Saturday, December 17, 2005

Potholes in a cul-de-sac

There have been a few emails flying around of late by p3 members about the ‘future direction’ of the blog, etc. So I thought I would put my response, and start the debate, right here on the p3 blog, where it should be.

For instance there has been a suggestion that we blog about “identifying common areas of concern among ideologically diverse people. For example, even if a straight Pole has a moral issue with gay Poles -- well, they both have to use the same roads, bridges, parks, administrative services, trams, etc,” This is, apparently, an attempt at forming a ‘pothole politics’ and “identifying common areas of concern among ideologically diverse people.”

Excluding the bit about e-democracy – whatever that means – this sounds a bit like the manifesto of my dear friend Lech Kaczynski when he was running for mayor of Warsaw. Perhaps we should rename p3, PiS3?

I’m sorry, but I am just not interested in making common cause with bigots, nationalists and religious cranks. In a country where gays don’t even have the same rights as skinheads to march in protest down the same potholed streets of Warsaw, Poznan, Krakow, winging about the state of the roads seems rather petty to me.

I can tell you from first hand experience of being on these marches that when you are having eggs, bottles and rocks thrown at you by these trogs, the last thing on your mind is the lamentable state of Polish highways.

If you are bothered about the state of the roads in Poland then I highly recommend that you engage politically with real and basic human rights struggles in Poland. And I promise that if you do, then you won’t even notice the potholes under your feet, or the colour of the rubbish bins that the skins are throwing at you.

But it is true that all the good blogs have a quite narrow and well defined area. And I am into making that area on p3 more clearly defined.

But I must remind everyone where this blog is coming from. The story of how p3 was born has been dealt with by Kinuk and Gus elsewhere. I’ll just say that the idea came over a few drinks after Gus and I met the first time, when we were talking about our common passion of blogging. So the meeting of the bloggers came before the idea of the blog. P3, therefore, is really just a continuation of the conversations that we have at these gatherings.

At the moment p3 is about whatever the members want it to be about. If you would like to make the thing more focused then I would like to be part of that discussion.

But as far as ‘pohole politics’ is concerned, you can count me out.

ps. Big respect to Dezso for nominating p3 in the “New Blogs’ category in the Fistful of Euros ‘Satin Pajamas’ blog awards.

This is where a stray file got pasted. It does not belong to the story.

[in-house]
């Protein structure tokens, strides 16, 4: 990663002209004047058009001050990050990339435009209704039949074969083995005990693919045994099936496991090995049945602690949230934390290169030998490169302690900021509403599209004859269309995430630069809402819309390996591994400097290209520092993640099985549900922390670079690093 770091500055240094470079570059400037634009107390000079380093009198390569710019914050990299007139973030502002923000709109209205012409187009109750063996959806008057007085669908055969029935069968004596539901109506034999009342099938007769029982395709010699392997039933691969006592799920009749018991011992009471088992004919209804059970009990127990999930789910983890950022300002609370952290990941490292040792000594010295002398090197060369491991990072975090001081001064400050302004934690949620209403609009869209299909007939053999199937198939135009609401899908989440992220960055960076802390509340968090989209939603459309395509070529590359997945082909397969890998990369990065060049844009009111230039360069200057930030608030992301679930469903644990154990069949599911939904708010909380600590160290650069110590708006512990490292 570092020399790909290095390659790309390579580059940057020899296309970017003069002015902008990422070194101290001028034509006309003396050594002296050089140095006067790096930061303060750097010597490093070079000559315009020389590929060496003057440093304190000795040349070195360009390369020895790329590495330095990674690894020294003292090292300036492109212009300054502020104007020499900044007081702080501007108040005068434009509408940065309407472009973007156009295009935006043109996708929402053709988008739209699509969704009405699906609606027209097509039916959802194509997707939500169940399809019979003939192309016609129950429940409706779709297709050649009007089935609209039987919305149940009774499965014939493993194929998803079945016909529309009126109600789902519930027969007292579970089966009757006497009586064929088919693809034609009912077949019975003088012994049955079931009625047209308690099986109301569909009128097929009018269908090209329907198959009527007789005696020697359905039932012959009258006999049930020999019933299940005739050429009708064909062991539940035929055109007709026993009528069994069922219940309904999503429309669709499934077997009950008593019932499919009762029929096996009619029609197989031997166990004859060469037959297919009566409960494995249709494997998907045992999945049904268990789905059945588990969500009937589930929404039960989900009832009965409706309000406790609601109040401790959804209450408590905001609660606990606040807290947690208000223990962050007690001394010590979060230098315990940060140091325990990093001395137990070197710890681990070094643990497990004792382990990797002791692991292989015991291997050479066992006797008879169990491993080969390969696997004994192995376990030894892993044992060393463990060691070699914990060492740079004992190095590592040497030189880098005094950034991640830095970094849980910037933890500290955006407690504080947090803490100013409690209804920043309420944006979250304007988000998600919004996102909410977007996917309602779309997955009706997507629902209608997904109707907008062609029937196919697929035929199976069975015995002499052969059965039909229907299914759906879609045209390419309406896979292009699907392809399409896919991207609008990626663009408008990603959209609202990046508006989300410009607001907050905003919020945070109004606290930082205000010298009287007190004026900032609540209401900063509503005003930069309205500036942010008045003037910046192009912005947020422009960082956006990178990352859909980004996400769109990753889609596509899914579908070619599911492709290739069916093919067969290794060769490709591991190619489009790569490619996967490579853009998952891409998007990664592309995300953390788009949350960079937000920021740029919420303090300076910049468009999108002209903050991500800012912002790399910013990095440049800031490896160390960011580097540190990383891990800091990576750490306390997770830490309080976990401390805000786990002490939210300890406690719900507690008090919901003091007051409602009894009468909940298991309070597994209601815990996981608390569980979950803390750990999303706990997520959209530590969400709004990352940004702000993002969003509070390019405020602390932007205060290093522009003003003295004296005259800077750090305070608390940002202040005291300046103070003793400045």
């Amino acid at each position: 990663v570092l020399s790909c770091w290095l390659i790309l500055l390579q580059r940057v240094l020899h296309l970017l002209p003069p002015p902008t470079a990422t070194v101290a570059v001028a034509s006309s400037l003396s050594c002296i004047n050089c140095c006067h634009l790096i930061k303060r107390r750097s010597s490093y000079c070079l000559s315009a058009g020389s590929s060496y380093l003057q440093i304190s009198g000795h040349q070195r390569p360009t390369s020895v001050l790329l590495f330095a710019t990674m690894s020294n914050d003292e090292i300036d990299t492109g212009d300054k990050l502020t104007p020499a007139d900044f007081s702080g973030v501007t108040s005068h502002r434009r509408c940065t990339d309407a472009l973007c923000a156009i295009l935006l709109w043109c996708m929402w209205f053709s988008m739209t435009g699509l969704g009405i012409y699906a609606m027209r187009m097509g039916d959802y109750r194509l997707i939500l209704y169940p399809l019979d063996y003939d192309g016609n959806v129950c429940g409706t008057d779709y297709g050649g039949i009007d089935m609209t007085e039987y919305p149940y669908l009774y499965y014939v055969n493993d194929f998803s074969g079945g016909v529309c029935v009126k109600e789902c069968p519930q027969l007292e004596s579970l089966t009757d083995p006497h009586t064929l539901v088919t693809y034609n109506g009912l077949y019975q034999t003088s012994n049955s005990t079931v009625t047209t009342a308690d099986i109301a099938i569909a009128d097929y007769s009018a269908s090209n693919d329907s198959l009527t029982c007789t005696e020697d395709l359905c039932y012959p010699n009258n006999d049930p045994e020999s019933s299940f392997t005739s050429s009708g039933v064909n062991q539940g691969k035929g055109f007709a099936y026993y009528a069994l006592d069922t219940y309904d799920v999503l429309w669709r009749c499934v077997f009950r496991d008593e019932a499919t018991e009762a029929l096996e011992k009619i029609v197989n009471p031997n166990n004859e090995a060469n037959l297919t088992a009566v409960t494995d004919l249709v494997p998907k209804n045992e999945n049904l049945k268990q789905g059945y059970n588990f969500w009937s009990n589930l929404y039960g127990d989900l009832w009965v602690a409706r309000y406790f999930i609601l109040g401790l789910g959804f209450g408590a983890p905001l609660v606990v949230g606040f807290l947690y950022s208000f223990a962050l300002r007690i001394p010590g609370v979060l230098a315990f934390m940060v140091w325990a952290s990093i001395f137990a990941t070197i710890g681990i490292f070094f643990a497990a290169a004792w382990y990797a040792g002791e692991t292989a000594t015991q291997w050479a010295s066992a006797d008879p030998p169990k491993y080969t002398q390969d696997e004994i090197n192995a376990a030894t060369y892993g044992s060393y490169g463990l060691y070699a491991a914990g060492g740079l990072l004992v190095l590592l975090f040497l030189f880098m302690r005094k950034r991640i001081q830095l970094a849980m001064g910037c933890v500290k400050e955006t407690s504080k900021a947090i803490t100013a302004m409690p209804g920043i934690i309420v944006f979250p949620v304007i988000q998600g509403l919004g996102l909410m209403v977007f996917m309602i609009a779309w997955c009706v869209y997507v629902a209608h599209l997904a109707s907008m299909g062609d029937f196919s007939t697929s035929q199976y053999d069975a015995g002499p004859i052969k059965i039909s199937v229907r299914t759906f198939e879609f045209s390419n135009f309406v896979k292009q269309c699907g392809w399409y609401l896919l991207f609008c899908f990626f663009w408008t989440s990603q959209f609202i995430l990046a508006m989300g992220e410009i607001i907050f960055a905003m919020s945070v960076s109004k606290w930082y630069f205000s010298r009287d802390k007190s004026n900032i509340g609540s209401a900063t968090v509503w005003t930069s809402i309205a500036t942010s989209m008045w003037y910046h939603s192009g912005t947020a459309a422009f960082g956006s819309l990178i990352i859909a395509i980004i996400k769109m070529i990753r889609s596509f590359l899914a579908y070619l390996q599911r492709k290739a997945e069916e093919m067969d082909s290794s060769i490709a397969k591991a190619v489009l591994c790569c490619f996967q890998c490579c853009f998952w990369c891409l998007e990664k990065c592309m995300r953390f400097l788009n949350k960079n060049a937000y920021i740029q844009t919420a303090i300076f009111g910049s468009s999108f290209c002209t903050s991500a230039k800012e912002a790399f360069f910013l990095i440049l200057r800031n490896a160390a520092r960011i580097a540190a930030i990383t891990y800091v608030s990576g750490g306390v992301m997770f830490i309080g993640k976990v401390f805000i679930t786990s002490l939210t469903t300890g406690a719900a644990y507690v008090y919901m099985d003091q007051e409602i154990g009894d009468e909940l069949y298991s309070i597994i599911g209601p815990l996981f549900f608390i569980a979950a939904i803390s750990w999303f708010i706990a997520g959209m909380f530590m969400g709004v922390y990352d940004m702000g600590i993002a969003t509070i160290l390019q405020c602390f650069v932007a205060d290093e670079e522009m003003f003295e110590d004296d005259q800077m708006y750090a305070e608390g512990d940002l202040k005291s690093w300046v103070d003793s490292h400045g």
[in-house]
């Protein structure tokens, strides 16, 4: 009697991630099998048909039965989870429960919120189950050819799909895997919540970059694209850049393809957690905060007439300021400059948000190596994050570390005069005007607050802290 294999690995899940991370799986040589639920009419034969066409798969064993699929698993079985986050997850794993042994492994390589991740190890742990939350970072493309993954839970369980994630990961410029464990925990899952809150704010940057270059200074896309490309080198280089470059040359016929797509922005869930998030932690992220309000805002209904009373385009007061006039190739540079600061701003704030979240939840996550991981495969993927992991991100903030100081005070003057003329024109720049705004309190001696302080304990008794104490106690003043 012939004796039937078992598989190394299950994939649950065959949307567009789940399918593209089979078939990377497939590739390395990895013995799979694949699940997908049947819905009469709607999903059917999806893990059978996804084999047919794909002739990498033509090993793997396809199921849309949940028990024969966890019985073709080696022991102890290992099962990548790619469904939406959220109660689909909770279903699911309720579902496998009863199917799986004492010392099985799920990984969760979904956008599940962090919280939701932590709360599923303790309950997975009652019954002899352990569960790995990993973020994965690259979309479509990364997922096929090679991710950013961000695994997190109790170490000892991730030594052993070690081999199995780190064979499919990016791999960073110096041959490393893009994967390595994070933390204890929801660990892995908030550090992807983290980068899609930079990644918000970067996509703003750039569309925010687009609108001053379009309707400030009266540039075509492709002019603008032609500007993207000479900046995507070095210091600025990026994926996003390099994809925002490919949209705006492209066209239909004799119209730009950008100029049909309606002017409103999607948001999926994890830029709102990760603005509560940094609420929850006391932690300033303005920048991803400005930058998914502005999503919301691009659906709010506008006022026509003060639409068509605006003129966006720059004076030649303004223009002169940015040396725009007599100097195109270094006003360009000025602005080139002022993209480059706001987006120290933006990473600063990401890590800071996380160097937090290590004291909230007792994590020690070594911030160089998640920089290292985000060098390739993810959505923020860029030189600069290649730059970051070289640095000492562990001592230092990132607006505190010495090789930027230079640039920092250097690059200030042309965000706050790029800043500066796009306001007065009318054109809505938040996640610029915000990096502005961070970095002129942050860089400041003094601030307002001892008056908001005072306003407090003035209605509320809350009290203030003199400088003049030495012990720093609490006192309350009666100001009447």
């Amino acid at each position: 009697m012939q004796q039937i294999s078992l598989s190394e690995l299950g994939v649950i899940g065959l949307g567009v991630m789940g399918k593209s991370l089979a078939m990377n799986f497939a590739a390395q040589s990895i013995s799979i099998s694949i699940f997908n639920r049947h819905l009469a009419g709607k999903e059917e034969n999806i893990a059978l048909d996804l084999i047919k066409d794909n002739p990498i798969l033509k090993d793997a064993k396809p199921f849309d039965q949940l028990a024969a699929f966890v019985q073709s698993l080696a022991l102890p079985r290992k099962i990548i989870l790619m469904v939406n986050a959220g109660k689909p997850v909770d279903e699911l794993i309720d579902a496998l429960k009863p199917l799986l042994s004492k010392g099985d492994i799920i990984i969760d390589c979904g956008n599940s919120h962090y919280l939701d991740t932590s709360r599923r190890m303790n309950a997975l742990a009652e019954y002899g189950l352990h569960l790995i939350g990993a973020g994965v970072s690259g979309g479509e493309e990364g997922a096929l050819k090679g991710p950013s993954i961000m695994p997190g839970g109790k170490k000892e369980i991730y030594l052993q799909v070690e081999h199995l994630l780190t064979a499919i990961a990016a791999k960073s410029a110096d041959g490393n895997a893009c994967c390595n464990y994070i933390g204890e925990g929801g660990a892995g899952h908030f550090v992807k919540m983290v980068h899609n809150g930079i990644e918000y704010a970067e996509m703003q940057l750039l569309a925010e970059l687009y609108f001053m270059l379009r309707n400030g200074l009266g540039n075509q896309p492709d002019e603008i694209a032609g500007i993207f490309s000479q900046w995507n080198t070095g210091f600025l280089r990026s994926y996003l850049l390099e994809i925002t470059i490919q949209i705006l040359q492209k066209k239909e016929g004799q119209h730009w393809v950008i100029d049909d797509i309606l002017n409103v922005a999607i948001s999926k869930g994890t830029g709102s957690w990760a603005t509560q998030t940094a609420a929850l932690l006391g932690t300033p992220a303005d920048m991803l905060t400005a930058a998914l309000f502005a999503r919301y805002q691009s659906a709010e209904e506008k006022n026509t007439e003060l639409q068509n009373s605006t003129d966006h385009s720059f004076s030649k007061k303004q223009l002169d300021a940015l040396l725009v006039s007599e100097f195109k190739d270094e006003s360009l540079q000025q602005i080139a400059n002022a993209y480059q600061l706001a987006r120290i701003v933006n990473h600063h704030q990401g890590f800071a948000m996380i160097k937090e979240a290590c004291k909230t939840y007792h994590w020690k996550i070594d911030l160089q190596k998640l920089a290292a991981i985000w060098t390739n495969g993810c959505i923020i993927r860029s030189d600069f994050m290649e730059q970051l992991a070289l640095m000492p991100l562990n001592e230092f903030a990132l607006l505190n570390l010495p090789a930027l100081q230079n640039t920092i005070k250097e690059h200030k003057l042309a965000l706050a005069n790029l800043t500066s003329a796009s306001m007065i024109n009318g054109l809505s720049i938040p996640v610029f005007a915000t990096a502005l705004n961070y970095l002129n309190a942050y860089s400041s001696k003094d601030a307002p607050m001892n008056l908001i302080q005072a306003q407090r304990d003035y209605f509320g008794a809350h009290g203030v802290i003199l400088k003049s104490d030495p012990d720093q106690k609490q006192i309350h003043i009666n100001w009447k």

18 Comments:

At 12/17/2005 04:11:00 PM, Blogger Gustav said...

Beatroot,

I'm not sure that when JS says "a straight Pole [who] has a moral issue with gay Poles" he's talking about the neo-Nazis who are throwing bottles at you during marches. There are some very non-violent Poles who nonetheless have "moral issues" with homosexuality, and that they disagree with you and I on one particular issue doesn't mean they should be excluded on every issue.

I don't believe the 'focus' of this blog should change. I like the randomness that comes from letting the blog grow organically.

But I don't necessarily object to part of that growth being in the direction of local politics. Why the hell not? By this I don't mean that we all must or even should get involved in any local politics on this blog. I think those of us that want to however, should be able to.

Hence, if JS would like to keep posting ideas for local projects and community involvement, then I think that adds a really interesting facet to the blog. Your posts on some of the 'bigger' issues also add something very original, Aaron's life-in-Poland tidbits add yet another. Kinuk adds the Polish view. Hell, we've got a recipe for Lebkuchen!

And we're only just over a month old!

No wonder we've been nominated for best new blog. Our diversity is what makes this blog interesting. (I promise I'll be adding MY contribution soon.)

So here's what I'll do. I'll get going on finding us a home where we can index our posts by subject and by author, so that visitors can easily find what they're most interested in. None of us will be obligated to do anything - well, except index our posts.

We are breaking the mold here at p3, you can't pigeonhole us.

And that's the way I, for one, like it.

 
At 12/17/2005 05:07:00 PM, Blogger beatroot said...

If someone has 'moral issues with homosexuality' then they are entitled to their primitive little views. And if someone ha a problem with homosexuality, but agrees that someone, anyone, has the right to full democratic rights, then I have no problem with that either. But I am not interested in getting politically involved with anyone in this country who wants restrictions on behaviour, just so that we can fill in the holes in the roads.